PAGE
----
Framework Conditions for Innovation in Southeast Asia


Framework Conditions for Innovation in Southeast Asia

This report reflects the increasing importance given to innovation in policies to promote international cooperation in science, technology and innovation. In the context of the growing cooperation between Southeast Asia and Europe, supported by the SEA-EU-NET 2 project, a greater focus has been given to innovation as contrasted to the more traditional focus on science and technology for which there are well-established policies and instruments. International cooperation in innovation raises a set of more difficult issues, not least due to potential commercial interests involved and the direct link that often exists with objectives for economic growth and development. This report contains • a brief overview of the general framework conditions for innovation, as well as • a treatment of three dedicated institutional framework conditions for cooperation in innovation (material transfer agreements MTA), intellectual property rights (IPR), and public procurement for innovation (PPI)).

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Year of publication: 2014
Document Type: report
Workpackage: WP 4: Analysis

The region of Southeast Asia shows highly diverse macro-economic framework conditions. Although patterns of economic growth are promising, they are also uneven. Still, with the region's increasing integration in the global economy through international value and supply chains, growth is likely to continue to be positive, and promises to ensure continued supportive conditions for innovation. However, other issues are more challenging for the region. For example, gross expenditures on R&D as a share of GDP (GERD) is for most of the countries very low. Exceptions are Singapore and to some extent Malaysia and Thailand. Levels and quality of human capital are also highly diverse, with many of the countries in the region experiencing challenging situations.

With the mixed and often poor macro-economic framework conditions, institutional conditions play a correspondingly important role. Across the region there is a general need to stronger commitment to investing in research and innovation and capacity building on an institutional level, as well as a greater awareness of training needs, governance of research and innovation institutions and cross-national cooperation.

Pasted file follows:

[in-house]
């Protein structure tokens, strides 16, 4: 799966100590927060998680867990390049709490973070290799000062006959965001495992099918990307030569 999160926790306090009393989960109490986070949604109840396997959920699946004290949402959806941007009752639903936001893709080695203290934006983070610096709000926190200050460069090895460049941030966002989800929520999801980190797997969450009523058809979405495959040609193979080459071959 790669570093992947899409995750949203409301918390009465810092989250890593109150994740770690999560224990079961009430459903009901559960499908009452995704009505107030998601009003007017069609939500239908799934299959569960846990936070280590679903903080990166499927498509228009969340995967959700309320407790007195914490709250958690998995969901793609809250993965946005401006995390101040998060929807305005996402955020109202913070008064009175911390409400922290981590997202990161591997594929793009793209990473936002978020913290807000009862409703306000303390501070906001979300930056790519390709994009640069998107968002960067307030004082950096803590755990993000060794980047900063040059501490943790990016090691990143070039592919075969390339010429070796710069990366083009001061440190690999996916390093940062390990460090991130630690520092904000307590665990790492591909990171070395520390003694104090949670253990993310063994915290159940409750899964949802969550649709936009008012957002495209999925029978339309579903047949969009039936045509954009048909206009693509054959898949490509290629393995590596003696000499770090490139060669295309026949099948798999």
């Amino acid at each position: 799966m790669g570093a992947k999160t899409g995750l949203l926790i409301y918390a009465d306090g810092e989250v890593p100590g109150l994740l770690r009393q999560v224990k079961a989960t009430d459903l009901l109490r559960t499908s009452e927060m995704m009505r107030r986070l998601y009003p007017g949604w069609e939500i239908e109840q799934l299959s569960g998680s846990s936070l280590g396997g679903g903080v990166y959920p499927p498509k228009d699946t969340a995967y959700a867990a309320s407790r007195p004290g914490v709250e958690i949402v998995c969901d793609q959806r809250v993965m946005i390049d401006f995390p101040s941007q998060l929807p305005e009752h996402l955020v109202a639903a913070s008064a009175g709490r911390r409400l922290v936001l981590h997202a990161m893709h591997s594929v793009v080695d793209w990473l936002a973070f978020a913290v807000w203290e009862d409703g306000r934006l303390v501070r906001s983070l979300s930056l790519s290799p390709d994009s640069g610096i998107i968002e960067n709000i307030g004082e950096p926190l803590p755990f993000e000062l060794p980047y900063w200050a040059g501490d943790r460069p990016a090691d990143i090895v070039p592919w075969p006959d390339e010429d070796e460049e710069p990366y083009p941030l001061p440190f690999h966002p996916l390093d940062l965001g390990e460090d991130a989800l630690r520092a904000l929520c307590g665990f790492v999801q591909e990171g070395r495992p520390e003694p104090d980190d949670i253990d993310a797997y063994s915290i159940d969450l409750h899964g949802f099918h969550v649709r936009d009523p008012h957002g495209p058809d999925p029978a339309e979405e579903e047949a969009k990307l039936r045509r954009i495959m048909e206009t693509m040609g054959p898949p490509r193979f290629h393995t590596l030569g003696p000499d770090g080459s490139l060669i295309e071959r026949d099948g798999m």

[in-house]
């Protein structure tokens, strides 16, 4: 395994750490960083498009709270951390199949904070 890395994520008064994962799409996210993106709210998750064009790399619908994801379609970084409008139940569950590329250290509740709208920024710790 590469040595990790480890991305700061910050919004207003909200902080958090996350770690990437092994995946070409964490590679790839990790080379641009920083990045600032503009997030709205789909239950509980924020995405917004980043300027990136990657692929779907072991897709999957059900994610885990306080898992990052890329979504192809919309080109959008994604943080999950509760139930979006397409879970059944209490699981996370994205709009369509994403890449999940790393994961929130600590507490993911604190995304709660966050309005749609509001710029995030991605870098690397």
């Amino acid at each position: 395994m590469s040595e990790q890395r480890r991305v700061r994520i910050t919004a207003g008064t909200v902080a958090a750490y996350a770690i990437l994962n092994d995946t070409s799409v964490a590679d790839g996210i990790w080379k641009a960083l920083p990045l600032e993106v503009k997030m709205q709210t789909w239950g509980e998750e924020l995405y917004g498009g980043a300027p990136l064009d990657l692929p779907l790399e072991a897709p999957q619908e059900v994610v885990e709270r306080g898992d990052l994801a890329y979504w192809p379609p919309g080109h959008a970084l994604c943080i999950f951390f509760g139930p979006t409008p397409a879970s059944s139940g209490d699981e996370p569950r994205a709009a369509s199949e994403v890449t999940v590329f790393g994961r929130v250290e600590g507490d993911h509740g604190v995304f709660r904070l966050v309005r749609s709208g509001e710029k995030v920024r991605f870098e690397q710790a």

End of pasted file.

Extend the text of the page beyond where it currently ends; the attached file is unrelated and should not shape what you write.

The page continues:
The three particular areas of framework conditions treated in this report confirm this picture. More precisely, cooperation in e.g. biological research and related bio-technological research and innovation benefits highly from international arrangements on a multilateral level. The case of material transfer agreements illustrates well that framework conditions for innovation are, given the cooperative and more formal nature of today's innovation processes, heavily dependent on conducive arrangements on a trans-national level that create less risk and a transparent playing field for researchers and innovators.  The same is the case for IPR, where lack of awareness, resources and institutional capacities for IPR governance are key issues. Trans-national cooperation is important, and initiatives such as the ASEAN IPR Helpdesk supported by the EU represent important and relevant support for e.g. European small and medium-sized enterprises. PPI is less mature as an institutional tool to promote innovation, but some countries in Europe and Southeast Asia are including it in their policy portfolios. Exploiting the demand side in the economy for innovation and growth is all the more important in countries where demand conditions in general are poor. Further, PPI is increasingly being introduced to better address global challenges, thereby also representing a potential strategic tool for green innovation, as in the case of Malaysia.

This report's key message is that relying on general framework conditions for innovation is not enough. The innovation process is cooperative or collaborative, with interactions between many partners in different sectors, such as research institutions, users and producers of knowledge. Hence, dedicated institutional framework conditions, many of which are multilateral in nature, need to receive more attention. Awareness building, learning and capacity development related to such cooperative institutional frameworks are examples of efforts to be made across countries to ensure transparent and effective framework conditions for innovation.

This project has received funding from the European Union's Seventh Framework Programme for research, technological
development and demonstration under grant agreement no 311784.

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